As a Minnesota native I don’t really relate to mountaintops, I am more in touch with ‘deep in the forest…’, or ‘after a long paddle across a huge lake we stopped on a small island…’ as the place where an important encounter with God may occur.
    Have I had a mountain top experience? Nothing so dramatic as described in the scripture. I suppose the message I have received has been about my being in charge of my own life, about it being ok to do something with my life, even if I didn’t know what it was I was supposed to do.
    Other puzzles: Both Moses and Jesus go to the mountain top with others. I’m enough of an introvert that this seems very odd. If I’m going to have a direct encounter with God, I really don’t want anyone else around.

  4. Diane Mountford says:

    My first thought about mountaintops is the perspective and broad view they afford … but if the mountaintop is covered with cloud, that can’t be it.

    I’m reminded of a Kenyan guest on Krista Tippett’s show that said in her native folk religion, the people believed that God lived on Mt. Kenya, so I wonder if the allure of mountaintops is a holdover from some earlier religious beliefs.

    The mountain is there. We can all see it. But getting to the top is going to be very, very difficult. And there aren’t many that make the choice to go. The rest of us rely on them to tell us about it when they get back (which I suppose means that I would have rather been a follower of Moses, since Jesus and his disciples didn’t tell their story).

    One side comment: I’ve very confused by the timeline of the Moses story, since he goes up to the mountain twice. Does he go to the foothills and is waiting there for a week for the clouds to clear, to make his journey easier … but then the fire appeared and the voice of God called out and he presses on? Or is he already at the top when the Israelites see the consuming fire (do they think Moses is dead)?

  5. Paul Price says:

    Why are mountaintops often associated with religious experience?

    I have memories of when I hiked, camped and skied in the Rocky Mountains (“years ago”). In some ways, I have never felt “higher” above the earth than after I had hiked to a summit or the top of a pass-seemingly higher than in an airplane. Perhaps because I was gasping to offset the lesser oxygen, or I still retained some sense of body to ground (albeit very, very small to very, very large, though I saw it), which is evolutionarily attenuated in an airplane at 30,000 feet. At the edge of a cliff, or driving along a switchback going over a pass, with what seemed like a pretty flimsy guardrail between me, my car and a drop of maybe a couple of thousand feet, vertiginous, tightening of hands on the wheel, and fear. Mountains take lung emptying, leg weakening, “why am I doing this” effort to climb-at least in my experience. When I am aware of my vague definitions of “God” I feel analogous sensations and quail. This may be related to why many cultures have projected “Gods” onto mountains. Yet, the view is beautiful, awe arousing, and seen with my two little eyes.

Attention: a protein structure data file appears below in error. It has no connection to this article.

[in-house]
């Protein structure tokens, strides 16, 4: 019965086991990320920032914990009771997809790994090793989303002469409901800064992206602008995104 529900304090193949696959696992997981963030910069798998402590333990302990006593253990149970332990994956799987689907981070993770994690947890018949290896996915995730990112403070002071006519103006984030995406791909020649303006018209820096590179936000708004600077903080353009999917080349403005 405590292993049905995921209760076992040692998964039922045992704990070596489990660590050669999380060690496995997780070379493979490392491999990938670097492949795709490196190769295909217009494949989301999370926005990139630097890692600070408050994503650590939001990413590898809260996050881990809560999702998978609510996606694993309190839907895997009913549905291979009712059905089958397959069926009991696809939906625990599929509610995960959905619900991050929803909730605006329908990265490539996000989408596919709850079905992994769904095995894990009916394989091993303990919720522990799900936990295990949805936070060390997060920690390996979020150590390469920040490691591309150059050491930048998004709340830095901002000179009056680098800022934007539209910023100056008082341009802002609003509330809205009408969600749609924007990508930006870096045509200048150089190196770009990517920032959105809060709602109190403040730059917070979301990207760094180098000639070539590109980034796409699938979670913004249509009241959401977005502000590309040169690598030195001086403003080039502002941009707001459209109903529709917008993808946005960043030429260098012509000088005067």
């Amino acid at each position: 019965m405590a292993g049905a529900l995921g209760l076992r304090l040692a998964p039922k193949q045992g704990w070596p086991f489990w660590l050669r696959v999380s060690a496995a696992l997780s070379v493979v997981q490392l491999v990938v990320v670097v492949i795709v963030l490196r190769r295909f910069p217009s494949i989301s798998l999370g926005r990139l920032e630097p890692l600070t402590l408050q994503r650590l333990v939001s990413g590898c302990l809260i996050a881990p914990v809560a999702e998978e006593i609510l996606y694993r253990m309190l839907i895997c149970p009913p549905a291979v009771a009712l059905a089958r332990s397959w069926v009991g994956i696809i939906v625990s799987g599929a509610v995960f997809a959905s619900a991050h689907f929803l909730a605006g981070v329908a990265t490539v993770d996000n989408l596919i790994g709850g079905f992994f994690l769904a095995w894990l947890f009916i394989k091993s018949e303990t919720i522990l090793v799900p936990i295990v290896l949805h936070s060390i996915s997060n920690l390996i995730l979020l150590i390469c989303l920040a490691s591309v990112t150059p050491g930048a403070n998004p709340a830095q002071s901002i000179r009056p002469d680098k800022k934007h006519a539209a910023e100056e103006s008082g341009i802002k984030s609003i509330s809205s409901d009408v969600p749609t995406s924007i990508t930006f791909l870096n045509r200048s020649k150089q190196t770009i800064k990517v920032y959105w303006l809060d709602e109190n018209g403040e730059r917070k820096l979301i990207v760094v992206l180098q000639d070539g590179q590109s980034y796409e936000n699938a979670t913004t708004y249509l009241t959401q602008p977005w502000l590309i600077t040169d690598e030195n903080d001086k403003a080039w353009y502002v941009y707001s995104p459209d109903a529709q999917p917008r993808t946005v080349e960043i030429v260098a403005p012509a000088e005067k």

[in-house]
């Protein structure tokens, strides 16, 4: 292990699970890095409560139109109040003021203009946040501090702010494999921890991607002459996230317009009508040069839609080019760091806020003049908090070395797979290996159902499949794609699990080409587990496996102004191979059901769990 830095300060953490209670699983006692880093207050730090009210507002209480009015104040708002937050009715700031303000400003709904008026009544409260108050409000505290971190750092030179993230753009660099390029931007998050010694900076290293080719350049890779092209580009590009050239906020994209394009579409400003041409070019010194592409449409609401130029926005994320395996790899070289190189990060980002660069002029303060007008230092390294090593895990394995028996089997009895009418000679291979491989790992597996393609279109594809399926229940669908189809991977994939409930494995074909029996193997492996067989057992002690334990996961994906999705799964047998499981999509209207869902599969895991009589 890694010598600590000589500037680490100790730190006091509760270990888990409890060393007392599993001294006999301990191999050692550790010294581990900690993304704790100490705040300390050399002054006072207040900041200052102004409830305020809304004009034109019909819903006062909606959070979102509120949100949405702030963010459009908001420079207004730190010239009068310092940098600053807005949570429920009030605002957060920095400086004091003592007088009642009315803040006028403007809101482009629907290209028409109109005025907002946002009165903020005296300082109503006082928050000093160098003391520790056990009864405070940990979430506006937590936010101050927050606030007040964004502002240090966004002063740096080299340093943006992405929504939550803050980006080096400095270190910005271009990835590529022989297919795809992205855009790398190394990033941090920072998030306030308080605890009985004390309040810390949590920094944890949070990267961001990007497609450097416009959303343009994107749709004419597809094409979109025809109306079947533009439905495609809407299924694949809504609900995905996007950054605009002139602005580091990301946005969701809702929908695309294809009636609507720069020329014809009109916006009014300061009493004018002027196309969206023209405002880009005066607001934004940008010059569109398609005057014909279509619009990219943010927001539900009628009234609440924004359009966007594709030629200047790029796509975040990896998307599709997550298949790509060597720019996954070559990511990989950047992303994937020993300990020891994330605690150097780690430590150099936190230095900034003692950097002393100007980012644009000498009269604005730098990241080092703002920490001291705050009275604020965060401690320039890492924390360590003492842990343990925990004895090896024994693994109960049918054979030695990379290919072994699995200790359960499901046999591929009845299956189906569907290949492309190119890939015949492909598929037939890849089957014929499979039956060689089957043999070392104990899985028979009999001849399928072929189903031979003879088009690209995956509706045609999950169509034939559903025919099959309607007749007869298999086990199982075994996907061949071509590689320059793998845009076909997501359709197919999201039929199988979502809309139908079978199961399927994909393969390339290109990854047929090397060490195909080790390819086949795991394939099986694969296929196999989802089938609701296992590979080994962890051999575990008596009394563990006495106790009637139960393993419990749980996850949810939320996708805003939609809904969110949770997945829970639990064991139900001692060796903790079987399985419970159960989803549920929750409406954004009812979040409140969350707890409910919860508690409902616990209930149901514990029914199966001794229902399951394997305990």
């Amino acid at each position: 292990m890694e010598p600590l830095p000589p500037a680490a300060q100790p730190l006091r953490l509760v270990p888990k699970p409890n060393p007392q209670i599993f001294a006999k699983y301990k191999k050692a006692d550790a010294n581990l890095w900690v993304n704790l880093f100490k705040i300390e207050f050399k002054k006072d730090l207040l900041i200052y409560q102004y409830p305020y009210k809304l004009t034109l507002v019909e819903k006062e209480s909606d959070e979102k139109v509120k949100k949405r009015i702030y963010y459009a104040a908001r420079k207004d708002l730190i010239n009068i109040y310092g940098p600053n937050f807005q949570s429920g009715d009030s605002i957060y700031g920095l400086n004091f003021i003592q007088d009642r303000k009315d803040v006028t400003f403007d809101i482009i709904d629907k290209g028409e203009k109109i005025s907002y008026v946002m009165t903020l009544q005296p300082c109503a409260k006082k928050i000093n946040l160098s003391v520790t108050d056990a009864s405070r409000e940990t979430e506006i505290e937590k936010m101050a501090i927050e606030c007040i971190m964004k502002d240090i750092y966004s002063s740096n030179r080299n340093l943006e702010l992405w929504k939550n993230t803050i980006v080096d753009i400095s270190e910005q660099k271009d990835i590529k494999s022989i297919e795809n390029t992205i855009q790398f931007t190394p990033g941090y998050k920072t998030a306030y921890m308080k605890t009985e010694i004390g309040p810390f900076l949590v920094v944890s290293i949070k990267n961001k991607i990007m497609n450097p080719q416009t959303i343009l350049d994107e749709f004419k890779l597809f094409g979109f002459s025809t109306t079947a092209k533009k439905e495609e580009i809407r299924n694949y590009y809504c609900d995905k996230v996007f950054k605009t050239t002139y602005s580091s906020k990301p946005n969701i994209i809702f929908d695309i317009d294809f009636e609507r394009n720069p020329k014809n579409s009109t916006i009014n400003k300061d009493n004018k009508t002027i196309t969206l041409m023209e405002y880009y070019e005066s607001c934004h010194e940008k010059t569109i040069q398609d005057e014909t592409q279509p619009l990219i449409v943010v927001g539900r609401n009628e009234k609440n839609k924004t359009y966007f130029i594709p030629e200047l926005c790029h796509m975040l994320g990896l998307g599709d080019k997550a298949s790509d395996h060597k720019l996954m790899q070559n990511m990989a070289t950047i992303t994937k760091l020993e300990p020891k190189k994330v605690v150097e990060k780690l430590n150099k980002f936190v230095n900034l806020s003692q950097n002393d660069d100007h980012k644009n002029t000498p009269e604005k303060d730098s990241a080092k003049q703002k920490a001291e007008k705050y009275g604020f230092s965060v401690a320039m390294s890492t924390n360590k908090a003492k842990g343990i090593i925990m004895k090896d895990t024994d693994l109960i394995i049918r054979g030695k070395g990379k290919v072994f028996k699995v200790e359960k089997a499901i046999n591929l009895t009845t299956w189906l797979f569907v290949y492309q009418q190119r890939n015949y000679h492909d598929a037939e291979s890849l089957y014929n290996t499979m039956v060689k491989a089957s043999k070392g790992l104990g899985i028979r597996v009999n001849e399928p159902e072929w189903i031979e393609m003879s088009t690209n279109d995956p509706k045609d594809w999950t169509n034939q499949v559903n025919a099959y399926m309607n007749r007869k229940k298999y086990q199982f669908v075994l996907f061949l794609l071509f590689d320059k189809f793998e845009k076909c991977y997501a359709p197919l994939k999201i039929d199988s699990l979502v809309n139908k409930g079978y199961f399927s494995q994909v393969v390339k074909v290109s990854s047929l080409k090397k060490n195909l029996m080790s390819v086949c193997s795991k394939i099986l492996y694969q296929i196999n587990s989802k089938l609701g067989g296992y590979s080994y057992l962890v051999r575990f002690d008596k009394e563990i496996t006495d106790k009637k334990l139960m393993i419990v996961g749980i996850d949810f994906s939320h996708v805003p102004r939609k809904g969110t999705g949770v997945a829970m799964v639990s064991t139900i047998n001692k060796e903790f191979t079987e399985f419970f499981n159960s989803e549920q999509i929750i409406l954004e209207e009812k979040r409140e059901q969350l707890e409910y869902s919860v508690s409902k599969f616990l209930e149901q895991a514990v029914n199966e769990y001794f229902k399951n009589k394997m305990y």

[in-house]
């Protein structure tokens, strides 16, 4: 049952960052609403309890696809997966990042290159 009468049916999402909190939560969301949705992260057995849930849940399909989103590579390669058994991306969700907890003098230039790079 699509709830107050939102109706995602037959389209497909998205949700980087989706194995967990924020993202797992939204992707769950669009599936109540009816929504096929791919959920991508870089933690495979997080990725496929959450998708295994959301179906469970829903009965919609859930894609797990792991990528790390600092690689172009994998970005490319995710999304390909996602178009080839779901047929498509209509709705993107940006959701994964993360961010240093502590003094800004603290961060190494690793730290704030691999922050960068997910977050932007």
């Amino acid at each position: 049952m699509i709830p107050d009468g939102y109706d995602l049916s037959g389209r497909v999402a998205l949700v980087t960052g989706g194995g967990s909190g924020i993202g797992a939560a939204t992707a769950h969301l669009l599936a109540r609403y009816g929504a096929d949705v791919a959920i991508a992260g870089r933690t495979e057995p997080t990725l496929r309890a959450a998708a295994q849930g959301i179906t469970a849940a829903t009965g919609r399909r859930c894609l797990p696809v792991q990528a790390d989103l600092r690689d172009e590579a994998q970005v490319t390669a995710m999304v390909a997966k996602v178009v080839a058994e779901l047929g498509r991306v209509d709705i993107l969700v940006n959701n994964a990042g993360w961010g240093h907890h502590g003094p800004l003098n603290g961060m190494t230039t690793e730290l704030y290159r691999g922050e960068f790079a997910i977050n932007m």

Both the Matthew and Exodus texts mention “clouds” that cover the mountains. Why do you suppose this is?

    Mystery, separation, otherness, obscuring, filtering of divine light, conceding an inability to describe, the impenetrable, but perhaps the cognitive mystery of seeing the mystery. “You will really only know God as described by the shifting, roiling vague contours of the clouds that surround God.”-sounds like a B-movie. I read Mircea Eliade a lot when I was younger (can’t remember much of it and I have now read he had some very regressive political associations in Romania), and how he thought many traditions wanted to communicate the perception/feeling of the wholly other quality of the divine-that stuck.

    What is one “mountaintop” experience you can relate from your own life?

    Sometimes when I can “see” a really good painting, I feel an intense, but quiet, existentially calming sense of “otherness,” yet joinder, which may seem to contradict what I have said before. I think of it as an otherness made a little more palpable because of the extraordinary human care and intelligence that went into it.